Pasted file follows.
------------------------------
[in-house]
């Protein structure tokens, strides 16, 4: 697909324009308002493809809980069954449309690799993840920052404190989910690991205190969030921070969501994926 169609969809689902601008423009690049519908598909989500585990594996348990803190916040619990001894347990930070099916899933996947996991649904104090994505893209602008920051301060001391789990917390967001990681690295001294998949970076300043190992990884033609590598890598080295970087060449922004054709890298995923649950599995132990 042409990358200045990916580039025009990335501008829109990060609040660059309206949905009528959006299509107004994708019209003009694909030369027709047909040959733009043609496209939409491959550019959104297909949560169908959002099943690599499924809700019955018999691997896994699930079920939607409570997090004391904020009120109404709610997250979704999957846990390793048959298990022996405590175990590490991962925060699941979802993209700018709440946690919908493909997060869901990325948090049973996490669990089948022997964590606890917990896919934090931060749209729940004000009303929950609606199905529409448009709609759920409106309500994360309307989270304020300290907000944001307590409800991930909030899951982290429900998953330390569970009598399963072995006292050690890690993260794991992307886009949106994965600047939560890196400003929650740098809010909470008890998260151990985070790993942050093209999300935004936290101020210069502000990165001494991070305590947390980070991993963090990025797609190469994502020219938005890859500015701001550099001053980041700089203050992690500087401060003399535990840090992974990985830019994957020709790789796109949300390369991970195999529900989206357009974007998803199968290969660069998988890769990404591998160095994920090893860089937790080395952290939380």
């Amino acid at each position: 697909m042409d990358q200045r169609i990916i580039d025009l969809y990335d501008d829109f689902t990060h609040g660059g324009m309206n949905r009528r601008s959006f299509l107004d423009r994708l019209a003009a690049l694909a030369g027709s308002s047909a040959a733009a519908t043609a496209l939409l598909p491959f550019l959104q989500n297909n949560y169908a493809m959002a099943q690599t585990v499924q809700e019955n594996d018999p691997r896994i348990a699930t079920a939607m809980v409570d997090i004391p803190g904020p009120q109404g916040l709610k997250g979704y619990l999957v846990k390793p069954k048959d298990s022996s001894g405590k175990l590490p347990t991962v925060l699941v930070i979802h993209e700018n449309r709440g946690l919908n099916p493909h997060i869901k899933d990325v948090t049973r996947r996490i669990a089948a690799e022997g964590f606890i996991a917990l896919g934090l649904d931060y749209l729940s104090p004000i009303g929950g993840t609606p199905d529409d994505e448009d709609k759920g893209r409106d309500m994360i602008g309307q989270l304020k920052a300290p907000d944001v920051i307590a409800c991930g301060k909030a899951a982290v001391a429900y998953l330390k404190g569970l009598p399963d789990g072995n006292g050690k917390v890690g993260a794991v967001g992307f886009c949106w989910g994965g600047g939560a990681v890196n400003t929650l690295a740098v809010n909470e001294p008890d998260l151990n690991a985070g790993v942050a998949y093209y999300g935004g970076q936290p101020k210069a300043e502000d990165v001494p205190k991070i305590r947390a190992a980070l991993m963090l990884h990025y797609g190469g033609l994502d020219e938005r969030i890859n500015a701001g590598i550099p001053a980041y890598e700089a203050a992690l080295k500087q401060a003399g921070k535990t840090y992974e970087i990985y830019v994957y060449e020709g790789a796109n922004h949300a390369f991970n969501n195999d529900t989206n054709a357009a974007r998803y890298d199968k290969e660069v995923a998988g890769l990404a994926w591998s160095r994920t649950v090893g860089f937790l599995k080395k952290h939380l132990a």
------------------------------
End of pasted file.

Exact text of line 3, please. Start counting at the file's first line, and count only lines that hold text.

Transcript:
């Amino acid at each position: 697909m042409d990358q200045r169609i990916i580039d025009l969809y990335d501008d829109f689902t990060h609040g660059g324009m309206n949905r009528r601008s959006f299509l107004d423009r994708l019209a003009a690049l694909a030369g027709s308002s047909a040959a733009a519908t043609a496209l939409l598909p491959f550019l959104q989500n297909n949560y169908a493809m959002a099943q690599t585990v499924q809700e019955n594996d018999p691997r896994i348990a699930t079920a939607m809980v409570d997090i004391p803190g904020p009120q109404g916040l709610k997250g979704y619990l999957v846990k390793p069954k048959d298990s022996s001894g405590k175990l590490p347990t991962v925060l699941v930070i979802h993209e700018n449309r709440g946690l919908n099916p493909h997060i869901k899933d990325v948090t049973r996947r996490i669990a089948a690799e022997g964590f606890i996991a917990l896919g934090l649904d931060y749209l729940s104090p004000i009303g929950g993840t609606p199905d529409d994505e448009d709609k759920g893209r409106d309500m994360i602008g309307q989270l304020k920052a300290p907000d944001v920051i307590a409800c991930g301060k909030a899951a982290v001391a429900y998953l330390k404190g569970l009598p399963d789990g072995n006292g050690k917390v890690g993260a794991v967001g992307f886009c949106w989910g994965g600047g939560a990681v890196n400003t929650l690295a740098v809010n909470e001294p008890d998260l151990n690991a985070g790993v942050a998949y093209y999300g935004g970076q936290p101020k210069a300043e502000d990165v001494p205190k991070i305590r947390a190992a980070l991993m963090l990884h990025y797609g190469g033609l994502d020219e938005r969030i890859n500015a701001g590598i550099p001053a980041y890598e700089a203050a992690l080295k500087q401060a003399g921070k535990t840090y992974e970087i990985y830019v994957y060449e020709g790789a796109n922004h949300a390369f991970n969501n195999d529900t989206n054709a357009a974007r998803y890298d199968k290969e660069v995923a998988g890769l990404a994926w591998s160095r994920t649950v090893g860089f937790l599995k080395k952290h939380l132990a």